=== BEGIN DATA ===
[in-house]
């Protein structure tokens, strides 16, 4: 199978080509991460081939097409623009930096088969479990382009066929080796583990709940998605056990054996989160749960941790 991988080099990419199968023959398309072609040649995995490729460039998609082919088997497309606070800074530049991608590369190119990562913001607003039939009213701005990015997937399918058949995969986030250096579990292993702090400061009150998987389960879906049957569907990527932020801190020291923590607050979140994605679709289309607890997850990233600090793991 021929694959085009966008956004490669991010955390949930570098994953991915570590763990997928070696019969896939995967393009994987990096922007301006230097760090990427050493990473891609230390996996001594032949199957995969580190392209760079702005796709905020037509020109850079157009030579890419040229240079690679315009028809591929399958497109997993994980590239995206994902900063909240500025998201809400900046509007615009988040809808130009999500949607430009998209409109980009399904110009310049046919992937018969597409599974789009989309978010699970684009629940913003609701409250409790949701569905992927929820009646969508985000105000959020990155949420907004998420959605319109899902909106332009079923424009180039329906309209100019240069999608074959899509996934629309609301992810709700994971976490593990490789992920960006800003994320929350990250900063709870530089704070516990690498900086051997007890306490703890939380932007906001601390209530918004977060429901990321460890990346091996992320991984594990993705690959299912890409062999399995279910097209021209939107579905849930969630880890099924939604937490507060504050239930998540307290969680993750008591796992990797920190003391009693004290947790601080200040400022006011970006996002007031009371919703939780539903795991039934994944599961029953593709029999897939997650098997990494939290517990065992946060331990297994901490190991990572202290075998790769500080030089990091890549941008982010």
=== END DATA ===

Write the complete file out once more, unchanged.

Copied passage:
[in-house]
């Protein structure tokens, strides 16, 4: 199978080509991460081939097409623009930096088969479990382009066929080796583990709940998605056990054996989160749960941790 991988080099990419199968023959398309072609040649995995490729460039998609082919088997497309606070800074530049991608590369190119990562913001607003039939009213701005990015997937399918058949995969986030250096579990292993702090400061009150998987389960879906049957569907990527932020801190020291923590607050979140994605679709289309607890997850990233600090793991 021929694959085009966008956004490669991010955390949930570098994953991915570590763990997928070696019969896939995967393009994987990096922007301006230097760090990427050493990473891609230390996996001594032949199957995969580190392209760079702005796709905020037509020109850079157009030579890419040229240079690679315009028809591929399958497109997993994980590239995206994902900063909240500025998201809400900046509007615009988040809808130009999500949607430009998209409109980009399904110009310049046919992937018969597409599974789009989309978010699970684009629940913003609701409250409790949701569905992927929820009646969508985000105000959020990155949420907004998420959605319109899902909106332009079923424009180039329906309209100019240069999608074959899509996934629309609301992810709700994971976490593990490789992920960006800003994320929350990250900063709870530089704070516990690498900086051997007890306490703890939380932007906001601390209530918004977060429901990321460890990346091996992320991984594990993705690959299912890409062999399995279910097209021209939107579905849930969630880890099924939604937490507060504050239930998540307290969680993750008591796992990797920190003391009693004290947790601080200040400022006011970006996002007031009371919703939780539903795991039934994944599961029953593709029999897939997650098997990494939290517990065992946060331990297994901490190991990572202290075998790769500080030089990091890549941008982010």